Dating of rock art in southern america

19 Oct

Anthropomorphic images may be standing figures or stick figures, as well as hand- and footprints.

Zoomorphic images are not abundant in Arkansas, but recorded images do include an otter, a beaver, a fish, snakes, insects, and animal prints such as deer prints, turkey tracks, and bear paws.

Applying a pigment to the rock surface either with a tool such as a brush or with fingers created pictographs.

Most of the pictographs in Arkansas appear to have been created with the latter method.

Along with the other archaeological resources in the state, rock art is important to understanding the lives of Native Americans living within the region during the pre-colonial era.

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In November and early December 2009, the Nevada Rock Art Foundation worked with the National Park Service Lake Mead Recreation Area to record Grapevine Canyon, one of the most important rock art sites in southern Nevada.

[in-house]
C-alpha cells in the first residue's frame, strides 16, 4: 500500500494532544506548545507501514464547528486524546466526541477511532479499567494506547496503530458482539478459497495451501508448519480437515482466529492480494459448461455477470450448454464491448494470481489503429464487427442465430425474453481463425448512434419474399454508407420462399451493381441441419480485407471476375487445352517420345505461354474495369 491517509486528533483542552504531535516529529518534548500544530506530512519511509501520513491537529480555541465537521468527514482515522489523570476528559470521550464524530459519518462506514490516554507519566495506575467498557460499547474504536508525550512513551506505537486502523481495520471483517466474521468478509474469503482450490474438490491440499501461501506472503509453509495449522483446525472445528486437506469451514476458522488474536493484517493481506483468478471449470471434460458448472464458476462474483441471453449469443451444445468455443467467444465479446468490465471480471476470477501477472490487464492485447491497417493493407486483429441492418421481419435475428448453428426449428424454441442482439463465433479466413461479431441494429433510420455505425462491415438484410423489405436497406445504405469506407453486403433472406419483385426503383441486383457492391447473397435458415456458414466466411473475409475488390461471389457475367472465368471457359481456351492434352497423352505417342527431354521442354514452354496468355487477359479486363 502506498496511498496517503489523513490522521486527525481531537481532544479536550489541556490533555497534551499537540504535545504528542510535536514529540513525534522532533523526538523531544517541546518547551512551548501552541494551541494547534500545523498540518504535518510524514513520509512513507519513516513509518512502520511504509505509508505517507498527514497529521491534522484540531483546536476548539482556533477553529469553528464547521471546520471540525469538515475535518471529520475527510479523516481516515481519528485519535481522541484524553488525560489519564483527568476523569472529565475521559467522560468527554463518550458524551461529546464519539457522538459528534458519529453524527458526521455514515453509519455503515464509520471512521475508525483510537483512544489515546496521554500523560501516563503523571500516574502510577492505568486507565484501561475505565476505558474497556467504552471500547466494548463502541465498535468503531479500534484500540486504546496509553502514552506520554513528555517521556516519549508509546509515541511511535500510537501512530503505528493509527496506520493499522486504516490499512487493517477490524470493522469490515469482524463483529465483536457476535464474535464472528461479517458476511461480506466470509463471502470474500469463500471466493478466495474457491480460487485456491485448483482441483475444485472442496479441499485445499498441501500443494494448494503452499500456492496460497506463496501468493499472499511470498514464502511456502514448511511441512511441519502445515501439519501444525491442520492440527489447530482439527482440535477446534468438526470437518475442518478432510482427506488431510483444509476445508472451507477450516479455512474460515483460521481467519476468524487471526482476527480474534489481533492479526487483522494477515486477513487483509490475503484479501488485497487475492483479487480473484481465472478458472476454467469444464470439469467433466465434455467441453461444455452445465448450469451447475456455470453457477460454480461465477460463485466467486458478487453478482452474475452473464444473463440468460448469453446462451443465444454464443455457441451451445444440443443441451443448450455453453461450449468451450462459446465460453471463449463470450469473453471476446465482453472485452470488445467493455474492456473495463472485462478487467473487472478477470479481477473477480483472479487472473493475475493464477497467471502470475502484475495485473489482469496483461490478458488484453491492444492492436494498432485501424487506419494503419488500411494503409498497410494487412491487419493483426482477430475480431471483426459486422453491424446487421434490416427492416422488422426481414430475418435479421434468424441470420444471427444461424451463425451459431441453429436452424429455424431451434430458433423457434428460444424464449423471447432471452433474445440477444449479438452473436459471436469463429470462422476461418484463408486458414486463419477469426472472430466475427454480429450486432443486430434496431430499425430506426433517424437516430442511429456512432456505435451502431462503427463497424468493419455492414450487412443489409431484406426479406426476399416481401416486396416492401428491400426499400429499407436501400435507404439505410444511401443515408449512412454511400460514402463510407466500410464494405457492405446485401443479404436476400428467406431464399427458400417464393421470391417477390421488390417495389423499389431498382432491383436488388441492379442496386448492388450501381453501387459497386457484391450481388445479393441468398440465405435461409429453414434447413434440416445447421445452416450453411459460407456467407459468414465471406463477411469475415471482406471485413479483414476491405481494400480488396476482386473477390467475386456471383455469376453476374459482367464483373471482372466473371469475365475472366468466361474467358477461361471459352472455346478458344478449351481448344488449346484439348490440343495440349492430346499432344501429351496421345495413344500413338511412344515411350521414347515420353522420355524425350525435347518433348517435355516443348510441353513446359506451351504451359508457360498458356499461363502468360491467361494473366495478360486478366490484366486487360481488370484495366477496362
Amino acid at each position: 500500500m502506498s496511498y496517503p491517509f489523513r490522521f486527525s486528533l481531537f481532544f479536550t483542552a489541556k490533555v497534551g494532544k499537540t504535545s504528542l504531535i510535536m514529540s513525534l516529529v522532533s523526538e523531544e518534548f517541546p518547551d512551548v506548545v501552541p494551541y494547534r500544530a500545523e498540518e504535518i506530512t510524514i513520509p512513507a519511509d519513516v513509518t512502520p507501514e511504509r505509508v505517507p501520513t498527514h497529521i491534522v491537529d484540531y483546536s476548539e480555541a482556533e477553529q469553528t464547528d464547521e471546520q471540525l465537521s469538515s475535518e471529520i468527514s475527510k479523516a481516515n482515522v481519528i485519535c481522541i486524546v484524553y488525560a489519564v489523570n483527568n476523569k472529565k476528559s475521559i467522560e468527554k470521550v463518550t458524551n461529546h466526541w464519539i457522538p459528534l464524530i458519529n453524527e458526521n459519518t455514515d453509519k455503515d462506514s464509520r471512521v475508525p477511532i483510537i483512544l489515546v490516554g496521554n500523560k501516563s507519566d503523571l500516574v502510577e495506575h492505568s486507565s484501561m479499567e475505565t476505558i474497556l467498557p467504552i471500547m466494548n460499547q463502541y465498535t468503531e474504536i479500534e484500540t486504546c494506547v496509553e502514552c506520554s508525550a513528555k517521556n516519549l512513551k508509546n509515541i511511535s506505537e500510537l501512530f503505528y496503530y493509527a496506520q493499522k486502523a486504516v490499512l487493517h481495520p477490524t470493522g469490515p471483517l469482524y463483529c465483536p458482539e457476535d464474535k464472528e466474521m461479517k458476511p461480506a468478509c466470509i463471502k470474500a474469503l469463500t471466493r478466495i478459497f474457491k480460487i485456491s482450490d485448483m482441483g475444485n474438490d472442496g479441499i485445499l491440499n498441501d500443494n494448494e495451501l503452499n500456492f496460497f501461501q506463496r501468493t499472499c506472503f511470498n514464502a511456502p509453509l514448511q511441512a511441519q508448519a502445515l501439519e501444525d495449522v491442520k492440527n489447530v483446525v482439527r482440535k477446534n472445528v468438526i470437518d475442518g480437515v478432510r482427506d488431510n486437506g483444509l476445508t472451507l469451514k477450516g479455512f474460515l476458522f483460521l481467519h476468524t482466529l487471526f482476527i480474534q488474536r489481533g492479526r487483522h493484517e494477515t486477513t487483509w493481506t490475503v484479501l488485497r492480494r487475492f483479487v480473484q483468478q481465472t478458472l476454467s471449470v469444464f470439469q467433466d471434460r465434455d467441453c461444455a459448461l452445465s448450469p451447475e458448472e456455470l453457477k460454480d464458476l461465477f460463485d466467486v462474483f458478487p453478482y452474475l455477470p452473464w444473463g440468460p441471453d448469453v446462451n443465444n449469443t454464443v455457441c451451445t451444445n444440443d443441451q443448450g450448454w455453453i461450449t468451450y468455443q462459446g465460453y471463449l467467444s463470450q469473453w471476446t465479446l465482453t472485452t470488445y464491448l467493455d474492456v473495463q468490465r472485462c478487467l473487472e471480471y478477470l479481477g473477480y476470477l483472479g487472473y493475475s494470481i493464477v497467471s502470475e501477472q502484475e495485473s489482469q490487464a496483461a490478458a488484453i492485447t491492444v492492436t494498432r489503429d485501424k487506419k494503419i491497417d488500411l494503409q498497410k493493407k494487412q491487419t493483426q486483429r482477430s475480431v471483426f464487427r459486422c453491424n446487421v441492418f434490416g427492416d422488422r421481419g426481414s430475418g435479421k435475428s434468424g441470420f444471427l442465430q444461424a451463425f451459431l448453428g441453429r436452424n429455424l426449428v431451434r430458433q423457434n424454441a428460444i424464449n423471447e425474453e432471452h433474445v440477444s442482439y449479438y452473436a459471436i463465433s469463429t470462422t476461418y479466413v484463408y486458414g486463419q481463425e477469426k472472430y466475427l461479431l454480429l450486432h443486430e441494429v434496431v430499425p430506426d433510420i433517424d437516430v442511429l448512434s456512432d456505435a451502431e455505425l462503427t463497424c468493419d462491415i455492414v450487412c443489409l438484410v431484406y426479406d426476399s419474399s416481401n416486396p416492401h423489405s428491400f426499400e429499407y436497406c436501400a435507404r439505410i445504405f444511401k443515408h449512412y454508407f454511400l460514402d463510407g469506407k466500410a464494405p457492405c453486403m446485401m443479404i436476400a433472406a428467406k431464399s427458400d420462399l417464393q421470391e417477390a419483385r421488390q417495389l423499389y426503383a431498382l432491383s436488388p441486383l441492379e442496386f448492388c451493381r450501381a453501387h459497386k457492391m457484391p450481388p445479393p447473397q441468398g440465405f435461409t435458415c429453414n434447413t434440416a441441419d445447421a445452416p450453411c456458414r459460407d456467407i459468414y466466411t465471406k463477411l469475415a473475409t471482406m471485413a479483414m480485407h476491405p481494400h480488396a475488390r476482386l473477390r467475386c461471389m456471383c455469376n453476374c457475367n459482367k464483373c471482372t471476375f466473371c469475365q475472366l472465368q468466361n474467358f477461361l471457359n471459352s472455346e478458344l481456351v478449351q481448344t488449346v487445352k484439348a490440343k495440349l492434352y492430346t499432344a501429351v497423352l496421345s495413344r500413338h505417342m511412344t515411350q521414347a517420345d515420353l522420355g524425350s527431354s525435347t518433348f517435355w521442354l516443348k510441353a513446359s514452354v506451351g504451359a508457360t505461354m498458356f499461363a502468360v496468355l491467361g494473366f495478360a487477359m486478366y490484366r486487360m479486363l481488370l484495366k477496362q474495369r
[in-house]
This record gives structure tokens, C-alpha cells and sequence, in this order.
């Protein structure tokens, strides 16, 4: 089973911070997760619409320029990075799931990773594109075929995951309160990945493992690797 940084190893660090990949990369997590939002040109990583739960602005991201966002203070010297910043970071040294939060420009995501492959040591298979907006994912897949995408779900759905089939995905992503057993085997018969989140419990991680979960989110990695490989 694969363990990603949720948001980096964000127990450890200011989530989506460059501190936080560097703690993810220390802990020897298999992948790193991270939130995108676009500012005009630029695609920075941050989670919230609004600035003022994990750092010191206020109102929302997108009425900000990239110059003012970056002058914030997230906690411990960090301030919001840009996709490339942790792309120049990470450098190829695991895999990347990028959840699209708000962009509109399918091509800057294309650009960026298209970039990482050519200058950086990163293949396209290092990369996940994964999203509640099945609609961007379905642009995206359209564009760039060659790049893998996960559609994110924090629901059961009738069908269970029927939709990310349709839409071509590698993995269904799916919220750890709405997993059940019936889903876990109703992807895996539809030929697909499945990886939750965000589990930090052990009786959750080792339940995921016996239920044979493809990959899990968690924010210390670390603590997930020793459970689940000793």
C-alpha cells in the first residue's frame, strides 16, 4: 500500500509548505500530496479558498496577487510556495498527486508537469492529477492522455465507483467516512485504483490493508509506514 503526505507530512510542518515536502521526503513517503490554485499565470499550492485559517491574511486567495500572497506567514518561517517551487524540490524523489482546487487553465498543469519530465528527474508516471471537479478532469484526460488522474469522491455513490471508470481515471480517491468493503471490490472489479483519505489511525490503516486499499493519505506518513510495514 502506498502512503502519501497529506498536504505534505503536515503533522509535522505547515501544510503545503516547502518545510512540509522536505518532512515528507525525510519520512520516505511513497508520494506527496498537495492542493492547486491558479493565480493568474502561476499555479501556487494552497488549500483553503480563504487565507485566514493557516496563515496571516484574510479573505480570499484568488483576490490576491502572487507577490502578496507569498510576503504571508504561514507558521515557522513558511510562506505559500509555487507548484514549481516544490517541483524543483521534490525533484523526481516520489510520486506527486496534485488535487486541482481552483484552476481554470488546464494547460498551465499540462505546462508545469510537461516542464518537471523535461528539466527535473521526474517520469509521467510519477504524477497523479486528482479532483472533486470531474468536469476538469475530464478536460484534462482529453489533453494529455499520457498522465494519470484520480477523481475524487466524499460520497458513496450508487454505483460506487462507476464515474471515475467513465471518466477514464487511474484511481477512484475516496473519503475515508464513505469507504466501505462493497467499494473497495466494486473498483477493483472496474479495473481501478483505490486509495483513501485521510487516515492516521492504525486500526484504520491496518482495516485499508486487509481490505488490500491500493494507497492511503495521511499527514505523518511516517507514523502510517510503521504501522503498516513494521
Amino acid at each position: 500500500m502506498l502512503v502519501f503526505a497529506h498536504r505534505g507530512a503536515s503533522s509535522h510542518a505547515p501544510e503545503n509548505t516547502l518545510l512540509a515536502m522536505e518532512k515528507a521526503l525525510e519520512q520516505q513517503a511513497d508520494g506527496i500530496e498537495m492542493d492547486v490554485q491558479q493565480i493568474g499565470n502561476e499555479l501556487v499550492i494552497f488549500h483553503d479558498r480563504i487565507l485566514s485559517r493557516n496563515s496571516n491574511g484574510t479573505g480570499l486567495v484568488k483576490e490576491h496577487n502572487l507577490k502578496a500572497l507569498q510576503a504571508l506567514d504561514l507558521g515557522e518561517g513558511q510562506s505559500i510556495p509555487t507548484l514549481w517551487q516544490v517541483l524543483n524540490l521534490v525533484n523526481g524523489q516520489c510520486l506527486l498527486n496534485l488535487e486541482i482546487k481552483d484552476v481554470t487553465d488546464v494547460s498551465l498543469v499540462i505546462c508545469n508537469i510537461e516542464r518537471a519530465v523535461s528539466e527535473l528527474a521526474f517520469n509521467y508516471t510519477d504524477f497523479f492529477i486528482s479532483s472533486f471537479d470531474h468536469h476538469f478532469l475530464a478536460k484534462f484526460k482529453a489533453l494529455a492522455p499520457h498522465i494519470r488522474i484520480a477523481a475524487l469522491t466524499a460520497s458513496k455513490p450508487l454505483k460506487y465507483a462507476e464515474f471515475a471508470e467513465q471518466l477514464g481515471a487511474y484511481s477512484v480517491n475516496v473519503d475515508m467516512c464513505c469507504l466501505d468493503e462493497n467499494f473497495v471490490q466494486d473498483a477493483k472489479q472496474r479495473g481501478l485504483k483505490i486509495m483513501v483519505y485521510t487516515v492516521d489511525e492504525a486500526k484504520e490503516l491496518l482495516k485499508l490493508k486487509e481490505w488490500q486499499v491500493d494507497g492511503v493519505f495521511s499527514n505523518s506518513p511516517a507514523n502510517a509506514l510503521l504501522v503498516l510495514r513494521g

Based on stylistic comparisons to other types of Native American artifacts, researchers believe most of the prehistoric rock art in the state was probably created during the Mississippian Period (approximately AD 900–1600).

Excavations at one site in northwest Arkansas uncovered tools that were used to create the rock art there.

Vandalism continues to be the biggest threat to rock art sites.

While locations of sites are not public record, many rock art sites are on state or federal land and have become well-known places to visit.